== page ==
Freelance tour guide Matthew Phua hasn’t hosted a group since December. Then, he ferried around business travellers from China in his 13-seater minibus for meetings and filled their free time with trips to attractions such as the Singapore Botanic Gardens, the city state’s only Unesco Heritage Site.
When the new year began, it was clear that business was no longer as usual for him. While he typically took on four to five bookings in a month, demand this year has hit rock bottom, as the Covid-19 pandemic has almost battered the tourism industry, which generated almost US$20 billion (S$27 billion) in revenue last year.
International visitor numbers to Singapore have plunged by more than 80 per cent his year – in April, as it embarked on a two-month “circuit breaker” lockdown, the city-state welcomed 750 foreign visitors, down from 1.6 million in April 2019.
“There are no tour groups coming in, and there are zero jobs,” said Phua, 55, who used to charge about $500 a day for his tour guide and transport services.
The pandemic has exposed the financial vulnerability of the self-employed – a diverse group made up of hawkers, cabbies, sole proprietors, freelancers and gig economy workers, who number an estimated 211,000, or 9.6 per cent of Singapore’s resident workforce, according to a 2019 Manpower Ministry report.
Unlike full-time employees, they have few protections such as retrenchment benefits but have endured sharp drops in their earnings. The fear in Singapore is that the real winter for this group is only beginning after much sought after government payouts ended last month.
For Phua, the grant has been useful in helping him cope with the loan repayments on his minibus, once his main source of livelihood.
“Of course if the relief package continues, it is great,” he said. “But I know I have to be prepared for the worst too – the government can’t possibly be giving out help all the time.”
The financial support has been a lifeline in the last nine months. The government gave affected workers in this group $9,000, paid in three instalments.
The last $3,000 of the Self-Employed Person Income Relief Scheme (SIRS) was paid last month, bringing the total bill to $2 billion, almost double the $1.2 billion initially budgeted. About 190,000 people have benefited, with about 100,000 qualifying automatically for the assistance.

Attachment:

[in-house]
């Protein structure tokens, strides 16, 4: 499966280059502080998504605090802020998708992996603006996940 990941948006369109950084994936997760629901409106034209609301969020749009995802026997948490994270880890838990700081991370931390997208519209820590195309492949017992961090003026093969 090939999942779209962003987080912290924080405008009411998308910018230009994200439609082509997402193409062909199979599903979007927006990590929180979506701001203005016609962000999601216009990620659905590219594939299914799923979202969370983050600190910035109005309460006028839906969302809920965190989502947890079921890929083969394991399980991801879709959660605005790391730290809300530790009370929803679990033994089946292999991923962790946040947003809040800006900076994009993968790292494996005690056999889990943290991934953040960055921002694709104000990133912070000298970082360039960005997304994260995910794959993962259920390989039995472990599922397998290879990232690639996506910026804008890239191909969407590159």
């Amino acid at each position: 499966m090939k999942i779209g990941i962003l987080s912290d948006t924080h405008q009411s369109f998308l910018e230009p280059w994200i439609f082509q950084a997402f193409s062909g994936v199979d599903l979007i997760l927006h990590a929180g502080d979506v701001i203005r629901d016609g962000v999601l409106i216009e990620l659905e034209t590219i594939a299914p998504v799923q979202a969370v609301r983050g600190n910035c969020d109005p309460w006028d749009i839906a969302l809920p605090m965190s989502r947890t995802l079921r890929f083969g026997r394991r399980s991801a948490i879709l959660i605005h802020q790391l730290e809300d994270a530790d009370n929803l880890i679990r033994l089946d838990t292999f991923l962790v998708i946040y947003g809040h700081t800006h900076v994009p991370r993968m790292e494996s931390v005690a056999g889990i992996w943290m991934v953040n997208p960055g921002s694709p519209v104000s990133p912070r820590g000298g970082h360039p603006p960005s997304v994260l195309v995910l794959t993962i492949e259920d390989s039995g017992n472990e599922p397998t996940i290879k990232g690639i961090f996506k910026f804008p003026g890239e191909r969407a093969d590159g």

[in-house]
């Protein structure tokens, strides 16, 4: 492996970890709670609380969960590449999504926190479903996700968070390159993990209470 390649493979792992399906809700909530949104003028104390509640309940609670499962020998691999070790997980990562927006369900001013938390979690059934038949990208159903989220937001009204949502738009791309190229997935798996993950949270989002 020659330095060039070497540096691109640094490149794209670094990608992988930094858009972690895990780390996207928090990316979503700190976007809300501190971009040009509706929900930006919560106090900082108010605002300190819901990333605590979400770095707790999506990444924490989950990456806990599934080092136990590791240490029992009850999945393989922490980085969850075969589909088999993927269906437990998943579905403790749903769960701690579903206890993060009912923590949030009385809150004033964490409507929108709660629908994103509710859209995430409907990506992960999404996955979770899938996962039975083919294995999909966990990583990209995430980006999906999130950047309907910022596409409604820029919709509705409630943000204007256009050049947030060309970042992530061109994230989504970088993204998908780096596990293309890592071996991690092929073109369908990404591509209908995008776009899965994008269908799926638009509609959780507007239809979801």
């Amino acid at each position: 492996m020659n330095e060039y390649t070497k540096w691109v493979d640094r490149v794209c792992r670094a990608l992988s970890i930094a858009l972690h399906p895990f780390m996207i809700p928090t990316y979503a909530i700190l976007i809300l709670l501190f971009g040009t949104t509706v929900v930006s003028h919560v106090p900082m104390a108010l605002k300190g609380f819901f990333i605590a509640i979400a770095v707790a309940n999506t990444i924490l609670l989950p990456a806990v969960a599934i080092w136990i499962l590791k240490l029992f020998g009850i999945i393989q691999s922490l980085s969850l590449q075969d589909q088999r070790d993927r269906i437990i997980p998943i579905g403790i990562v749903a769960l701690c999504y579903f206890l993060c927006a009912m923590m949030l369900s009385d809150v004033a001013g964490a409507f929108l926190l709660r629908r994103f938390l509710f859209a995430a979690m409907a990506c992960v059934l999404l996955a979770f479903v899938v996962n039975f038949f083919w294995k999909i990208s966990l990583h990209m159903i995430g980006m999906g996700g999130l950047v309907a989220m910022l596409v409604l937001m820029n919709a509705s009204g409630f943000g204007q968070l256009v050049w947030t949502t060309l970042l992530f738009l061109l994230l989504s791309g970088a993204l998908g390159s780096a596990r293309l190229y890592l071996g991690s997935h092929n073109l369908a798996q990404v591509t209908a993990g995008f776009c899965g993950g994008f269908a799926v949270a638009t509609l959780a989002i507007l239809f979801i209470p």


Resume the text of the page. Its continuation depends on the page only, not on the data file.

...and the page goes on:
There has been no word of an extension of the scheme. Hopes of a quick economic rebound for the trade-reliant economy, which is facing its worst contraction on record, have also evaporated.
The country‘s central bank chief has warned that 20 per cent of the economy faces “deep scarring” from the pandemic, while government ministers have made clear that any opening up will occur gradually. Many self-employed workers fear the worst is yet to come.
Swimming instructor Luke Heng, 34, is one of them. His income was reduced to zero during April’s partial lockdown, which the government called a “circuit breaker”. Schools, malls, restaurants and most workplaces were ordered to shut, except those offering essential services. For three months, he had no work at all.
Even though restrictions on social gatherings were lifted in mid-June during the so-called phase two, public pools were cautious and implemented measures to reduce capacity. This meant swimming coaches needed to bid for slots to hold classes while ensuring each group had no more than five students.
Heng previously earned about $5,000 a month but his income has dropped to just over $3,000 since classes resumed in July. But he counts himself lucky to be able to get a coaching slot for October to December, although the guidelines mean he now takes fewer students.
There is also no certainty he can continue coaching beyond December, when his coaching slot expires.